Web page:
The United Kingdom left the European Union a little more than two months ago, but the British government is already considering easing its plans to control tariffs on goods from the European Union, including food. London fears that the new rules, which will come into effect on April 1, could cause further disruption to trade and lead to severe food shortages in British supermarkets.
a guardian According to Article 1, Brexit Secretary David Frost will already facilitate the planned tightening of full customs controls, in particular physical checks, which will come into effect from 1 July.
Downing Street confirmed this Saturday evening
Lord Frost ordered “a review of the regulatory agenda to ensure that undue burdens are not imposed on business”.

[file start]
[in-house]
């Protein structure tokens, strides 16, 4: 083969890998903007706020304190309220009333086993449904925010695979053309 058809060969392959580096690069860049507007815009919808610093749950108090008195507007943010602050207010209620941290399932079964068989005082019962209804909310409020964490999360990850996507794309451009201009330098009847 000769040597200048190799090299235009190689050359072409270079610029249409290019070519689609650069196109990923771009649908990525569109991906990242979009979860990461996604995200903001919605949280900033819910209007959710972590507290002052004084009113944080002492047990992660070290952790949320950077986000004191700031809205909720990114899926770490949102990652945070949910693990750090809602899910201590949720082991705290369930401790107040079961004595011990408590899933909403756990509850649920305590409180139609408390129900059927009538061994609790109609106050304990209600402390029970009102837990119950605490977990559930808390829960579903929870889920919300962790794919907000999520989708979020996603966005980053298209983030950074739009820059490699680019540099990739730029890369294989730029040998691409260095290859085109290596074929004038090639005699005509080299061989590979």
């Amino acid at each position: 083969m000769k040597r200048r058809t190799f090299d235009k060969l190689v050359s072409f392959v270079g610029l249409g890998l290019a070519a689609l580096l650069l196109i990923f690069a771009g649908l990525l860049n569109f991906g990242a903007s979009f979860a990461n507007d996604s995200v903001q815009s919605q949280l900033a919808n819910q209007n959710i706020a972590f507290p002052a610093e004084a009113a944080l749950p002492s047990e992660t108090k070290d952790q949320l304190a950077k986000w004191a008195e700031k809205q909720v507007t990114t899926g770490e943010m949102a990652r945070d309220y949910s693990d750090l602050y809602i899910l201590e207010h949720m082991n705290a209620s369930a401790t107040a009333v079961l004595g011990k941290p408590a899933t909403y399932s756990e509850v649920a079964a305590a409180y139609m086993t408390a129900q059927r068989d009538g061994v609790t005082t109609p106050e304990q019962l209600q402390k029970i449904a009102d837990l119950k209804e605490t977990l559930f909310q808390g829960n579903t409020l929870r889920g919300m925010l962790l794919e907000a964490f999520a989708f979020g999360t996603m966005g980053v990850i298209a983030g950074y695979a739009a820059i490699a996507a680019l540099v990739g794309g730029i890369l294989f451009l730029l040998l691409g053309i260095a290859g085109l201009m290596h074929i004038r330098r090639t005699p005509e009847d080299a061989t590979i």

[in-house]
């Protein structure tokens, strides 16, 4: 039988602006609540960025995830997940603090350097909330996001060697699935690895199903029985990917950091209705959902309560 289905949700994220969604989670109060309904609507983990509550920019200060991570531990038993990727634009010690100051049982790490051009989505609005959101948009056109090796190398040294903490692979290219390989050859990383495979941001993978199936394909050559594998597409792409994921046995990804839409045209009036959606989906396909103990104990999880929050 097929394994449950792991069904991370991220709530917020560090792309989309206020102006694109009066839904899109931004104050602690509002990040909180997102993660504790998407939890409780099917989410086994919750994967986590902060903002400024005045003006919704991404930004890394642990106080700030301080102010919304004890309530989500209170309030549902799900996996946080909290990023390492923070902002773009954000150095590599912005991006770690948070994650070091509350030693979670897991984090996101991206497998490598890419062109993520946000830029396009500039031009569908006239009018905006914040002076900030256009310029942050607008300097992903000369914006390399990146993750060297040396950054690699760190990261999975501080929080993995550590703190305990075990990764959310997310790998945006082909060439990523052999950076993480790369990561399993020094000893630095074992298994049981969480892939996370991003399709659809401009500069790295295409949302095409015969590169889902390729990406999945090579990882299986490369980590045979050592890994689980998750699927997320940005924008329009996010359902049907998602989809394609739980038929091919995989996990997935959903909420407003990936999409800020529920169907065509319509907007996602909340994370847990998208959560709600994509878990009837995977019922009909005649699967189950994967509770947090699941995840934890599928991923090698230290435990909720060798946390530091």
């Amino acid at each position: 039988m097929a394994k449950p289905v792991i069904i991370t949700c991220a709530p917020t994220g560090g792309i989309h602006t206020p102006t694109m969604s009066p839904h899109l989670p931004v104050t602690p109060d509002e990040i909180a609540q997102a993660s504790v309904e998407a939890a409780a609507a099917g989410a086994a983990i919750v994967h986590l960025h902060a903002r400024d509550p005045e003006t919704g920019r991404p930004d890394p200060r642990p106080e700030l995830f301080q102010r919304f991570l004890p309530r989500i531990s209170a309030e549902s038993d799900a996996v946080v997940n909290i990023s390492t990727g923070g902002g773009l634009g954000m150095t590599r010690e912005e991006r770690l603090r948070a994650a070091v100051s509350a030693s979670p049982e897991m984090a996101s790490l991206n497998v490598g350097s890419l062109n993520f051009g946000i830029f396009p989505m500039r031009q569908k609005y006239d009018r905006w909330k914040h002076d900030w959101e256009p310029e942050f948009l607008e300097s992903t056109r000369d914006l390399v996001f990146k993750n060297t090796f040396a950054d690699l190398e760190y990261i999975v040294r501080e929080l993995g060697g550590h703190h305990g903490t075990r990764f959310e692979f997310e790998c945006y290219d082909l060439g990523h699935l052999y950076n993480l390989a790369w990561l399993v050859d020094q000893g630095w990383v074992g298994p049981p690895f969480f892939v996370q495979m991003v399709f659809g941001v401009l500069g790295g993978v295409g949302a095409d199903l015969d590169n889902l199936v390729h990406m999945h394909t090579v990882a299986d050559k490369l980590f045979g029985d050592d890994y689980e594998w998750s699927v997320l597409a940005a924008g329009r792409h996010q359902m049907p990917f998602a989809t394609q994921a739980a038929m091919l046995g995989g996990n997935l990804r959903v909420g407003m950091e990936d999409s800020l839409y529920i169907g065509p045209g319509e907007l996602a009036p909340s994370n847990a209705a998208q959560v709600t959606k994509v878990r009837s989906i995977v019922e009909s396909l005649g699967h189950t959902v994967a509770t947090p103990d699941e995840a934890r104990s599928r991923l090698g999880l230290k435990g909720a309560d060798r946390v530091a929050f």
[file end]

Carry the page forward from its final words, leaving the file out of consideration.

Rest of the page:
But he added that the process is still in the beginning, and a substantive decision has not yet been made.
In light of the fact that post-Brexit trade regulations have been hit hard by British companies exporting to the EU, London fears that tighter controls on European exports to the UK could lead to shortages in the island nation, particularly of food.
According to a source in the Guardian, this is also a problem
The British side does not yet have the right infrastructure and personnel to make customs controls run smoothly, especially when stricter rules come into force.
It is currently planned that from 1 April all imports of European products of animal and plant origin into the UK will require a complete product file and, in some cases, a veterinary certificate.
From 1 July, a customs declaration can only be exported to the island nation, and shipments can be subjected to physical examination by British customs authorities.
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